Whatever the medium was Blair used, the approach is interesting. Look at the way she handles both the boats, the sail and the way she groups the houses across the bay. This way of looking at her subject was even more pronounced in her view of Harris' dairy in Penzance. The two prints are more mature than their faux naif style suggests. 

The check-list below has all the information available to me and includes contributions relating to English sources by Alan Guest from the 1980s while Jim Barnes recently supplied the same number of records for Scotland. For further information about the history of colour linocut, see the posts about Hugo Henneberg and Chica MacNabb.

Mousehole colour woodcut. Royal Scottish Academy 1925, Los Angeles 1926.

Cornish cream shop colour linocut, 1925. Los Angeles and Royal Glasgow Institute 1926. Illustrated The Studio, 1927, p 435.

The little bridge colour woodcut. Royal Scottish Academy and Graver Printers 1925.  

At the Trossachs Graver Printers, Royal Glasgow Institute and Los Angeles, 1926

The brown sail colour woodcut. Graver Printers 1927 and Royal Scottish Academy 1935.

The woods o' Dee colour woodcut. Royal Scottish Academy and Royal Glasgow Institute 1927, Graver Printers 1928.

Lairig Pass Royal Glasgow Institute 1927. 

Blue Waters of Lorne colour woodcut. Royal Glasgow Institute 1929, Graver Printers 1930, Royal Scottish Academy, 1935.

Old mill of Gairn Aberdeen Artists Society 1929.

Flamboyant trees colour woodcut. Graver Printers 1931.

Hen farm Colour Woodcut Society 1931.

Horse range gorze, New Zealand. Colour Woodcut Society 1931.

Up a hill in Devon colour woodcut. Royal Scottish Academy, Graver Printers, Colour Woodcut Society 1931, Royal Glasgow Institute 1932.

A lane in Devon colour woodcut. Royal Scottish Academy 1932.

East Lothian Aberdeen Artists Society 1932.

White sand, Morar colour woodcut  Royal Glasgow Institute 1932.

Evening, Morar  Colour woodcut. Royal Glasgow Institute 1934, Graver Printers 1935.

A Sussex mill  Graver Printers 1935.



Tuesday 3 January 2023

The colour linocuts of Berta Coucke


I suspect your first reaction to Flemish artist, Berta Coucke, and her colour linocut Les deux chateaux (above) that at last here is one of those Grosvenor School artists who is talented and likeable. As usual with many of the women who studied at the Grosvenor, there is no evidence that she did apart from the obvious Grosvenor techniques she employed and that some of her work toured with the Fourth exhibition of British linocut in 1933.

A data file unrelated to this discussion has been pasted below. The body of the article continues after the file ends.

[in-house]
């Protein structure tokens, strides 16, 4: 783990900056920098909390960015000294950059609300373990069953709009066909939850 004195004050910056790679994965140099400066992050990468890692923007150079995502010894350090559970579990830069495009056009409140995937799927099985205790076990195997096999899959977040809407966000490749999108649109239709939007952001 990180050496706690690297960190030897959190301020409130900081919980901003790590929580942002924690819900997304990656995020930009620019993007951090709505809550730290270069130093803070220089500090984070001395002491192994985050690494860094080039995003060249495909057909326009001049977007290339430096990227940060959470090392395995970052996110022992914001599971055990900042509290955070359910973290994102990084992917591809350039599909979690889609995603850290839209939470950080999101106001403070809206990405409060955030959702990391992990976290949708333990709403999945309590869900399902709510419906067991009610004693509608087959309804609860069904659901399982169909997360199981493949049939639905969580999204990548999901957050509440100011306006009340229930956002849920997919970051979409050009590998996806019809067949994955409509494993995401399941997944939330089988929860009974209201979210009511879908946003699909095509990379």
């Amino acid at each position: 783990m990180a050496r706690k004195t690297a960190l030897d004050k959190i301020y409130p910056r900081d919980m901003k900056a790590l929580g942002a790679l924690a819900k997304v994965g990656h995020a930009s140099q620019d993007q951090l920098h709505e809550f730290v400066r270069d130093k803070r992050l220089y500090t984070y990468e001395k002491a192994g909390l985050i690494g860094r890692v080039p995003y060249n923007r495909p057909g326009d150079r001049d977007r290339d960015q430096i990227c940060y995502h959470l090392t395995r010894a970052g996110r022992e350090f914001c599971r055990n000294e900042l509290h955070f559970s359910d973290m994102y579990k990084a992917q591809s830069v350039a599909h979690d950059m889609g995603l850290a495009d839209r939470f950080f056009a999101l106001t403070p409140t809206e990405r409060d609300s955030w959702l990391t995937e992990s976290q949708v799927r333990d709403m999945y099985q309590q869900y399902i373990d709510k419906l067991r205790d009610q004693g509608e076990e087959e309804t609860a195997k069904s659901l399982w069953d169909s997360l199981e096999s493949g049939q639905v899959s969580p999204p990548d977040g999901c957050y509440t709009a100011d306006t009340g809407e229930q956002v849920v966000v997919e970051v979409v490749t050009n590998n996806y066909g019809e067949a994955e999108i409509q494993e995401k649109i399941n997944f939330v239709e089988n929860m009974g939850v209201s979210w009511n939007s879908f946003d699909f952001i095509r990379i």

Claude Flight had left the Grosvenor three years previously, but the technique of basing images on drawings, trying out various blocs of colour, using a roller and overprinting the whole paper more or less, suggests she did train with him. The style of the prints also suggests she knew the work of Lill Tschudi.

The skinny, would-be modern figures (above) are typical of the style Flight himself was using in the late twenties. More intriguing is the manner of Les deux chateaux. This is also comparable to Flight's work of about 1932 and 1933 when he returned to more conventional landscape after he visited Tschudi in Switzerland. But as always with Grosvenor, the individuality of the artist is obscured by the prescriptive approach of the teacher. But then, they were all there for too short a time to develop and the class was held only once a week.

I know nothing more about her but I can tell you the preparatory drawing at the bottom turned up on ebay so it is worth bearing in mind that pages from her sketch-book are about. The fortune-teller (above) has the chic of French graphic art of the 1920s. But there is also a hint of the teacher-student relationship. By all accounts, Flight was an enthusiastic and engaging teacher who treated everyone like artists, but it was nevertheless impossible for them to avoid the forcefulness of his approach.

These are quite canny prints and it is a shame there are not more of them about. The final image of the dancers (above) suggests an artist who was half-way to genuine abstraction and who gift for design and colour. My guess from all this is that Couke's real interest was in fashion. Before the war, the students on the fashion course at the Wiener Werkstaette had been asked to use colour linocuts in their portfiolios and the dancers above gives you an idea why.

Thanks are due to Paramour Fine Art for Les deux chateaux and to Larkhall Fine Art for The fortune-teller. It is £600. The dancers are in the Fine Art Museum of San Francisco

Monday 2 January 2023

Eric Slater at auction

I was surprised to see Eric Slater's colour woodcut The Avenue sold for only £500 in the autumn. As readers will know, I am not a big fan of Slater, but this print is one of his better landscapes and it does not appear to be faded. Possibly Slater has had his day, but it also strikes me people may be holding back. It was the same story with the Rigden Reads that sold in Gloucestershire in October. Many were not in all that good condition, although that has not put people off in the past. The highest price was £900 for his most illustrious print and like Slater, Read was getting a thousand easily at one stage.

According to James Trollope, The Avenue dates from circa 1936, which puts it towards the end of his career making colour woodcuts. The last one appeared in 1938 and by the time he made The Avenue, the images were more subtle and sophisticated than previously. As there is no colour image of the print in 'Slater's Sussex' and nothing of a reasonable size online, I thought this was well worth putting up. Perhaps now is the time to buy.